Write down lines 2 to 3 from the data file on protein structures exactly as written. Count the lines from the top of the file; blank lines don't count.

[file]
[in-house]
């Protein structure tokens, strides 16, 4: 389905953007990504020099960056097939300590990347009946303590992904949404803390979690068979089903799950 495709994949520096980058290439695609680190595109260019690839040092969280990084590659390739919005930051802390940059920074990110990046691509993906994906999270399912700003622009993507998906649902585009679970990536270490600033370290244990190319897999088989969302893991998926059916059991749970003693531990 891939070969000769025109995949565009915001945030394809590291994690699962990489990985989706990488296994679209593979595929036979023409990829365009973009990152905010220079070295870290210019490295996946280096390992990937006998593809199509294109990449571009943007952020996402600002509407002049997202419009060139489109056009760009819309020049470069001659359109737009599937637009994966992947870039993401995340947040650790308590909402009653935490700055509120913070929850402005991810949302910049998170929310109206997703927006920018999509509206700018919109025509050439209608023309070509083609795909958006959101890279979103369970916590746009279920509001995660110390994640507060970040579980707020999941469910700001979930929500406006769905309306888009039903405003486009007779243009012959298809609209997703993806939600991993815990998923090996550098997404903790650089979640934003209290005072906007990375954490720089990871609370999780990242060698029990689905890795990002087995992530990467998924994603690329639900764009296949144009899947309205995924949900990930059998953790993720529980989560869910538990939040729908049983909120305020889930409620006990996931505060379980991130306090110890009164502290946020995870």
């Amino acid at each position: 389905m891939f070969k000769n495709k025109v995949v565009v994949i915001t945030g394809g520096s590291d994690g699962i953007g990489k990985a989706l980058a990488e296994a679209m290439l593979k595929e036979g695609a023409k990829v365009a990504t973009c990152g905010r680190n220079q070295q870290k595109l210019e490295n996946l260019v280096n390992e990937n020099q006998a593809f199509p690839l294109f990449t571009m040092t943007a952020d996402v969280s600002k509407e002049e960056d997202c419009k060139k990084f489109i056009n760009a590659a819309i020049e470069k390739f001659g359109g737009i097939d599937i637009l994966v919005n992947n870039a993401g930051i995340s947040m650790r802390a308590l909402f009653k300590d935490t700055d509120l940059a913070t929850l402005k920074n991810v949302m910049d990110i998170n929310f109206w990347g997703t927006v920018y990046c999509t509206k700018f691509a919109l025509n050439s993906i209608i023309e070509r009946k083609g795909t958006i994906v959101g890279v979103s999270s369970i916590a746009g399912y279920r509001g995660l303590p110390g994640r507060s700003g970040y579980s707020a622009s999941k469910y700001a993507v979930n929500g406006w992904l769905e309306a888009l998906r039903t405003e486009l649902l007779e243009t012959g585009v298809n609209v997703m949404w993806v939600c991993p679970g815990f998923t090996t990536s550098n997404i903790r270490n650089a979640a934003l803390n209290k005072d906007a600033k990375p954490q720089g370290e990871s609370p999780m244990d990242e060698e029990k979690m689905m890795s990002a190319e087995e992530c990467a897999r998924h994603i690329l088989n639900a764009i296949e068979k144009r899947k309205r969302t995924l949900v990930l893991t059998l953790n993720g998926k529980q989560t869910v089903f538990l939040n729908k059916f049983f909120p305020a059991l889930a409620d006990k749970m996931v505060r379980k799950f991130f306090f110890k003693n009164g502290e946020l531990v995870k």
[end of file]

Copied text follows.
């Protein structure tokens, strides 16, 4: 389905953007990504020099960056097939300590990347009946303590992904949404803390979690068979089903799950 495709994949520096980058290439695609680190595109260019690839040092969280990084590659390739919005930051802390940059920074990110990046691509993906994906999270399912700003622009993507998906649902585009679970990536270490600033370290244990190319897999088989969302893991998926059916059991749970003693531990 891939070969000769025109995949565009915001945030394809590291994690699962990489990985989706990488296994679209593979595929036979023409990829365009973009990152905010220079070295870290210019490295996946280096390992990937006998593809199509294109990449571009943007952020996402600002509407002049997202419009060139489109056009760009819309020049470069001659359109737009599937637009994966992947870039993401995340947040650790308590909402009653935490700055509120913070929850402005991810949302910049998170929310109206997703927006920018999509509206700018919109025509050439209608023309070509083609795909958006959101890279979103369970916590746009279920509001995660110390994640507060970040579980707020999941469910700001979930929500406006769905309306888009039903405003486009007779243009012959298809609209997703993806939600991993815990998923090996550098997404903790650089979640934003209290005072906007990375954490720089990871609370999780990242060698029990689905890795990002087995992530990467998924994603690329639900764009296949144009899947309205995924949900990930059998953790993720529980989560869910538990939040729908049983909120305020889930409620006990996931505060379980991130306090110890009164502290946020995870």
């Amino acid at each position: 389905m891939f070969k000769n495709k025109v995949v565009v994949i915001t945030g394809g520096s590291d994690g699962i953007g990489k990985a989706l980058a990488e296994a679209m290439l593979k595929e036979g695609a023409k990829v365009a990504t973009c990152g905010r680190n220079q070295q870290k595109l210019e490295n996946l260019v280096n390992e990937n020099q006998a593809f199509p690839l294109f990449t571009m040092t943007a952020d996402v969280s600002k509407e002049e960056d997202c419009k060139k990084f489109i056009n760009a590659a819309i020049e470069k390739f001659g359109g737009i097939d599937i637009l994966v919005n992947n870039a993401g930051i995340s947040m650790r802390a308590l909402f009653k300590d935490t700055d509120l940059a913070t929850l402005k920074n991810v949302m910049d990110i998170n929310f109206w990347g997703t927006v920018y990046c999509t509206k700018f691509a919109l025509n050439s993906i209608i023309e070509r009946k083609g795909t958006i994906v959101g890279v979103s999270s369970i916590a746009g399912y279920r509001g995660l303590p110390g994640r507060s700003g970040y579980s707020a622009s999941k469910y700001a993507v979930n929500g406006w992904l769905e309306a888009l998906r039903t405003e486009l649902l007779e243009t012959g585009v298809n609209v997703m949404w993806v939600c991993p679970g815990f998923t090996t990536s550098n997404i903790r270490n650089a979640a934003l803390n209290k005072d906007a600033k990375p954490q720089g370290e990871s609370p999780m244990d990242e060698e029990k979690m689905m890795s990002a190319e087995e992530c990467a897999r998924h994603i690329l088989n639900a764009i296949e068979k144009r899947k309205r969302t995924l949900v990930l893991t059998l953790n993720g998926k529980q989560t869910v089903f538990l939040n729908k059916f049983f909120p305020a059991l889930a409620d006990k749970m996931v505060r379980k799950f991130f306090f110890k003693n009164g502290e946020l531990v995870k």